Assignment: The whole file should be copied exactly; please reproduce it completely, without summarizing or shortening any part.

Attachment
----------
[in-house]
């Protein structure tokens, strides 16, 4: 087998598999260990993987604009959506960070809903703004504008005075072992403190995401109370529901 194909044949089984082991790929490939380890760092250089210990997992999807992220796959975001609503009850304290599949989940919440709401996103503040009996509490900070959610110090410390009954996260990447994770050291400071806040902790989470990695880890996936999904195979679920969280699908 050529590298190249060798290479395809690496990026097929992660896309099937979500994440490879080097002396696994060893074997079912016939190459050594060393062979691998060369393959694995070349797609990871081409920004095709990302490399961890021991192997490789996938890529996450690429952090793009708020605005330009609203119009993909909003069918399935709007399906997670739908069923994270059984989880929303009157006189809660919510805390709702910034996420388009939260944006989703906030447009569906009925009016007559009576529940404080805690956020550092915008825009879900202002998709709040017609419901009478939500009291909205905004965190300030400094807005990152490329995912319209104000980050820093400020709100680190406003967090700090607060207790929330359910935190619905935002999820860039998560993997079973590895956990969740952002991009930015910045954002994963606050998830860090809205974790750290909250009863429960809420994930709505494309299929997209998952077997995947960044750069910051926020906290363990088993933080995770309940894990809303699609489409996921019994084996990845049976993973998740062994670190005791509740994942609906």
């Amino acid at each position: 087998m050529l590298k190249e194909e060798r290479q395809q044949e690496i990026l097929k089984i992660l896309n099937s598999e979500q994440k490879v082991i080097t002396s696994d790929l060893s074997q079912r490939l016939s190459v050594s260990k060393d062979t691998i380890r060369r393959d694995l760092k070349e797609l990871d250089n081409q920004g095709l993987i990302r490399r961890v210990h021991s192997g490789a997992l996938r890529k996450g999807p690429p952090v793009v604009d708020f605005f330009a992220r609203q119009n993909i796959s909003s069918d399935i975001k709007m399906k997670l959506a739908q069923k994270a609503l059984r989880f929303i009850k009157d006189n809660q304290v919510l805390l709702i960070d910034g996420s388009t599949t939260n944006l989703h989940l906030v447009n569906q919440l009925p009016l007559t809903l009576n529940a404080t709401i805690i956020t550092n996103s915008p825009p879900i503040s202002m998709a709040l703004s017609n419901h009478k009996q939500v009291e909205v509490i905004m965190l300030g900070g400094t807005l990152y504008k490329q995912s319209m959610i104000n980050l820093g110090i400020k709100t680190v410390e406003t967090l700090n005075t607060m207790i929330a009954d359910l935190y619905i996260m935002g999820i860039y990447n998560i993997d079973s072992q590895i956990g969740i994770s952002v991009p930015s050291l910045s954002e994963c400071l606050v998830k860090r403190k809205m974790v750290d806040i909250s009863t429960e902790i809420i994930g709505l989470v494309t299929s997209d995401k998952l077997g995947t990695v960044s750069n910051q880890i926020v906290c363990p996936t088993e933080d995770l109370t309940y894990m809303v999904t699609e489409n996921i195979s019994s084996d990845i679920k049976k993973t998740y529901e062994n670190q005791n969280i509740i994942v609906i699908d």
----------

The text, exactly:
[in-house]
């Protein structure tokens, strides 16, 4: 087998598999260990993987604009959506960070809903703004504008005075072992403190995401109370529901 194909044949089984082991790929490939380890760092250089210990997992999807992220796959975001609503009850304290599949989940919440709401996103503040009996509490900070959610110090410390009954996260990447994770050291400071806040902790989470990695880890996936999904195979679920969280699908 050529590298190249060798290479395809690496990026097929992660896309099937979500994440490879080097002396696994060893074997079912016939190459050594060393062979691998060369393959694995070349797609990871081409920004095709990302490399961890021991192997490789996938890529996450690429952090793009708020605005330009609203119009993909909003069918399935709007399906997670739908069923994270059984989880929303009157006189809660919510805390709702910034996420388009939260944006989703906030447009569906009925009016007559009576529940404080805690956020550092915008825009879900202002998709709040017609419901009478939500009291909205905004965190300030400094807005990152490329995912319209104000980050820093400020709100680190406003967090700090607060207790929330359910935190619905935002999820860039998560993997079973590895956990969740952002991009930015910045954002994963606050998830860090809205974790750290909250009863429960809420994930709505494309299929997209998952077997995947960044750069910051926020906290363990088993933080995770309940894990809303699609489409996921019994084996990845049976993973998740062994670190005791509740994942609906």
């Amino acid at each position: 087998m050529l590298k190249e194909e060798r290479q395809q044949e690496i990026l097929k089984i992660l896309n099937s598999e979500q994440k490879v082991i080097t002396s696994d790929l060893s074997q079912r490939l016939s190459v050594s260990k060393d062979t691998i380890r060369r393959d694995l760092k070349e797609l990871d250089n081409q920004g095709l993987i990302r490399r961890v210990h021991s192997g490789a997992l996938r890529k996450g999807p690429p952090v793009v604009d708020f605005f330009a992220r609203q119009n993909i796959s909003s069918d399935i975001k709007m399906k997670l959506a739908q069923k994270a609503l059984r989880f929303i009850k009157d006189n809660q304290v919510l805390l709702i960070d910034g996420s388009t599949t939260n944006l989703h989940l906030v447009n569906q919440l009925p009016l007559t809903l009576n529940a404080t709401i805690i956020t550092n996103s915008p825009p879900i503040s202002m998709a709040l703004s017609n419901h009478k009996q939500v009291e909205v509490i905004m965190l300030g900070g400094t807005l990152y504008k490329q995912s319209m959610i104000n980050l820093g110090i400020k709100t680190v410390e406003t967090l700090n005075t607060m207790i929330a009954d359910l935190y619905i996260m935002g999820i860039y990447n998560i993997d079973s072992q590895i956990g969740i994770s952002v991009p930015s050291l910045s954002e994963c400071l606050v998830k860090r403190k809205m974790v750290d806040i909250s009863t429960e902790i809420i994930g709505l989470v494309t299929s997209d995401k998952l077997g995947t990695v960044s750069n910051q880890i926020v906290c363990p996936t088993e933080d995770l109370t309940y894990m809303v999904t699609e489409n996921i195979s019994s084996d990845i679920k049976k993973t998740y529901e062994n670190q005791n969280i509740i994942v609906i699908d």